A. And then of course, the absence of what could be the characteristic of wrinkling or crushing along the sides of the ship in the various photos on the stern end, and then there were salvor's photos that are available that also show a lack of this crushing or wrinkling up the side of the ship on the forebody. (Tr. 987-88).

  Cushing concluded:

  And then of course as you work your way around, there were very obvious defects as shown in this macro photograph of overlaps and excessive crowns which are all stress risers. The massive amount of welding is a stress riser.

  But the thing that was to me the most interesting about this corner here is that this is one of the crucial corners on the ship. You don't play around with the top of the sheer stake. That's the source of fracture on so many ships, is problems occurring in this connection and in this corner.

  THE COURT: How does that happen? Why is it?

  THE WITNESS: Well, this is supposed to be, if I can mark this, this is supposed to be right out to the side like this.

  THE COURT: I understand Why if you fill it up with welding material does it become one of the weakest places in the vessel?

  THE WITNESS: Because there was an obvious misfit of this plate. What happens in shipyards —

  THE COURT: Where is this weakness conveyed to the vessel because of that? THE WITNESS: Because in this area, in this whole area is welding that should have been roll plate of homogenous characteristic, but instead somebody's in there filling and filing and filling adding a lot of residual stress.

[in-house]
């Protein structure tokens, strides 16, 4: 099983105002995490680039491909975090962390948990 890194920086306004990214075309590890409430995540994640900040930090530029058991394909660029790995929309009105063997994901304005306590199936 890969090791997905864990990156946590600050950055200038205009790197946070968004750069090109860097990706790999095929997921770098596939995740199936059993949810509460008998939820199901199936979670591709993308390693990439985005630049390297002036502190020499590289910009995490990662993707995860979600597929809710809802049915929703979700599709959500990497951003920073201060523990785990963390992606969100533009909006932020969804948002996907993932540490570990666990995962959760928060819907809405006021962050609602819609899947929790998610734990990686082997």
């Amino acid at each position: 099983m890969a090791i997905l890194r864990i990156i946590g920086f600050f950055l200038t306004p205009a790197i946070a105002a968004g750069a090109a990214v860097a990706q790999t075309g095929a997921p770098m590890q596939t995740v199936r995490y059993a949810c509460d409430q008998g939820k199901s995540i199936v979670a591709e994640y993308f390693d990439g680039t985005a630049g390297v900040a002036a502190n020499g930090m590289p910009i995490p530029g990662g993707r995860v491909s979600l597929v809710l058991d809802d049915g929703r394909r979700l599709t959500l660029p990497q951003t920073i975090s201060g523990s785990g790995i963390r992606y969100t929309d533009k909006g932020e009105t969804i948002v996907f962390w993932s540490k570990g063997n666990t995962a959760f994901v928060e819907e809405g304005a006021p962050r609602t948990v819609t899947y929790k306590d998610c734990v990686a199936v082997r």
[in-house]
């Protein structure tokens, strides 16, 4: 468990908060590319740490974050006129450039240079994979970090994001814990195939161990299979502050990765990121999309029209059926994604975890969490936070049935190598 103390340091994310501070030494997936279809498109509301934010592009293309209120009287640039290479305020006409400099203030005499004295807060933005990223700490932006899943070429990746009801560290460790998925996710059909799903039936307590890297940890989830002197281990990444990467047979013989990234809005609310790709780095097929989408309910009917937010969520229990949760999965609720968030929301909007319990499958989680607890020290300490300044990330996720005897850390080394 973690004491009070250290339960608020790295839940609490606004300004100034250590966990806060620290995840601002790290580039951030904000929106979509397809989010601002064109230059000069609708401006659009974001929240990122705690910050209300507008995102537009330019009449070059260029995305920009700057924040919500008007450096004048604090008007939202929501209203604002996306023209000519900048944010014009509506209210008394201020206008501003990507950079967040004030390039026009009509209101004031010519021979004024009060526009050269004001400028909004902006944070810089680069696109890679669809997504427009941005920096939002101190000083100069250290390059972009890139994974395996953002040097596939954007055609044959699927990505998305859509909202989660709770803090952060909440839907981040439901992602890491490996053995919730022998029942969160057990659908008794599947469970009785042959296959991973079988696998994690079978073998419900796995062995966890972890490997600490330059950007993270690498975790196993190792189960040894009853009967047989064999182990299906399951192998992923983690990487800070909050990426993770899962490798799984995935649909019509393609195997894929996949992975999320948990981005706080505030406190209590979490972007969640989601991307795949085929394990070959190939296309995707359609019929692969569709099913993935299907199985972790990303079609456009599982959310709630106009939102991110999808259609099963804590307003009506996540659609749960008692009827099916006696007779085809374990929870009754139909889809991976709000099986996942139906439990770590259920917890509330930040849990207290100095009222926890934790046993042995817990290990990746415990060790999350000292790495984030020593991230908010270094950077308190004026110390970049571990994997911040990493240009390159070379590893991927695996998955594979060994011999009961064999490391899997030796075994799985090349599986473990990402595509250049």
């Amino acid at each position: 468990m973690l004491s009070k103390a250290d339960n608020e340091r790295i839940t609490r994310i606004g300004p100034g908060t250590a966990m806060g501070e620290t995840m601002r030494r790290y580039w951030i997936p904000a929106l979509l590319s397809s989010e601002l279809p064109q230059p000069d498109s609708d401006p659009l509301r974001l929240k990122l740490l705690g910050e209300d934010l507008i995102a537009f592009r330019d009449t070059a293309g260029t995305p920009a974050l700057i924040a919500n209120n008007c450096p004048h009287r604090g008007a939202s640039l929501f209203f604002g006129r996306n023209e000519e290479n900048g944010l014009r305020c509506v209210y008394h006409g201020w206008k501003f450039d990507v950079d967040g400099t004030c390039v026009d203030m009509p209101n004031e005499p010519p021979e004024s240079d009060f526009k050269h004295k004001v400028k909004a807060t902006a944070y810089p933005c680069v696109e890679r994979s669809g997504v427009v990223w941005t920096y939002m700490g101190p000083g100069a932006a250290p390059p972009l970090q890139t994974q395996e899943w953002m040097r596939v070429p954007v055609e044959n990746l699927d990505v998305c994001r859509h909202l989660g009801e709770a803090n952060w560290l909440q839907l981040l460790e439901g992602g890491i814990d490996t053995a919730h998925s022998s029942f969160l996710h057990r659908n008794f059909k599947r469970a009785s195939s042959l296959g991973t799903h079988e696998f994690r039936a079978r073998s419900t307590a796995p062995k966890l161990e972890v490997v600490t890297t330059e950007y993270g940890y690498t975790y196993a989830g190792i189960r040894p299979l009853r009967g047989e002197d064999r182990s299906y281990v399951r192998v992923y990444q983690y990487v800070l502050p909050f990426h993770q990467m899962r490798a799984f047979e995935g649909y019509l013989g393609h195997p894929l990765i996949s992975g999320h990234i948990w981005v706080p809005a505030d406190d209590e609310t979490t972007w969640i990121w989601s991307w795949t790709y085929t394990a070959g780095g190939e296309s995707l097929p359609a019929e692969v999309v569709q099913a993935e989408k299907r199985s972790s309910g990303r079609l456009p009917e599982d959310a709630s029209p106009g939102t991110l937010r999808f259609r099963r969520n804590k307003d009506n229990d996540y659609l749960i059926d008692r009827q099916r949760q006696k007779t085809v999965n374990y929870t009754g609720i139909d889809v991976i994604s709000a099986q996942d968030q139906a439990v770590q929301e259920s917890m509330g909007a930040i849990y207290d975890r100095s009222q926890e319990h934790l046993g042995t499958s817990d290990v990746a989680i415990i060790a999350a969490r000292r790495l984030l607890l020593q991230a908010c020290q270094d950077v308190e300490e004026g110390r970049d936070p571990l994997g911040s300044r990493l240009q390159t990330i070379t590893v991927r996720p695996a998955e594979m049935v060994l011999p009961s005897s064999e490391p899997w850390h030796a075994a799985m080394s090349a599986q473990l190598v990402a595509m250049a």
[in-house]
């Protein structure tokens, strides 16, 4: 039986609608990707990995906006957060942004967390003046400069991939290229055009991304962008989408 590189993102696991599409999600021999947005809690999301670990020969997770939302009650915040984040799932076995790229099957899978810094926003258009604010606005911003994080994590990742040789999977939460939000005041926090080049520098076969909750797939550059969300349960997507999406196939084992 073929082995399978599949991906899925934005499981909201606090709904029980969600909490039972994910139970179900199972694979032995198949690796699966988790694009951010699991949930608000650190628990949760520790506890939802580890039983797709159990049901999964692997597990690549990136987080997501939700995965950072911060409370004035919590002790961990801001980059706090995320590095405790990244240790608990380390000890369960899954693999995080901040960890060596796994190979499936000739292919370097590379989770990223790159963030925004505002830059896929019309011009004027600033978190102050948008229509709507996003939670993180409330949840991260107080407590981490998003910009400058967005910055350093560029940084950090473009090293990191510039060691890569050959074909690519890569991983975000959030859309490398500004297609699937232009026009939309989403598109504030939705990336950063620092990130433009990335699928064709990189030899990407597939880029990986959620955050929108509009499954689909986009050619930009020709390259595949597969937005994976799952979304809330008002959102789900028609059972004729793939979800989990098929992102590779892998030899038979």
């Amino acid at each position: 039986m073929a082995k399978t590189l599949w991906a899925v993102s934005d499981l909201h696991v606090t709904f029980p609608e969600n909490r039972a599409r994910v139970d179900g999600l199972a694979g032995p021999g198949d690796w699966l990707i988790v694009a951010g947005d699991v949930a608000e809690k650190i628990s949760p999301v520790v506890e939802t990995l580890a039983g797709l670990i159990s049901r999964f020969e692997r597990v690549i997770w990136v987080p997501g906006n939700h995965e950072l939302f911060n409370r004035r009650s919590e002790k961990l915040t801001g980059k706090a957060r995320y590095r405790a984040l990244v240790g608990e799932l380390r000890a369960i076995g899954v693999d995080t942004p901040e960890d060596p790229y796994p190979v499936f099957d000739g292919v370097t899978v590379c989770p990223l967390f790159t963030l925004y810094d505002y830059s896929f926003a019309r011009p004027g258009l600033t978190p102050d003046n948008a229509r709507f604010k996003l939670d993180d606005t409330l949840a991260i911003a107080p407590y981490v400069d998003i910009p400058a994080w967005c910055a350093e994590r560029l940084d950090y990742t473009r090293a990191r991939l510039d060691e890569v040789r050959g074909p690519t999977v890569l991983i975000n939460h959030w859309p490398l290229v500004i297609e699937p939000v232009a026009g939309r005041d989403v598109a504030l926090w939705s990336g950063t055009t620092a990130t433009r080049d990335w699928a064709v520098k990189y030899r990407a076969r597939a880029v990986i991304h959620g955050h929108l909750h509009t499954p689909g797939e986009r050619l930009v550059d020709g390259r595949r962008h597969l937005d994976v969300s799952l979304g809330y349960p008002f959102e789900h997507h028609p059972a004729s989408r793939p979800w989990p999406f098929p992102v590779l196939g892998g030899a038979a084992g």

THE COURT: But you say this has caused a lot of problems on a lot of vessels and where does it start breaking a lot of vessels?

  THE WITNESS: Right here. (Tr. 933-34).

  * * *

  THE WITNESS: If somebody welds something onto here and leaves a stress concentration all the Liberty ships — I shouldn't say all, many of the Liberty ships and the T2 tankers during World War II, that was a contributing factor. They had problems here.

  THE COURT: What kind of problem, pick up the weld?

  THE WITNESS: Because it is such a constrained and stressed area, if you had a stress concentration to what is already a constrained area it triggers the fracture.

  THE COURT: I understand, doctor — where does the fracture occur? . . .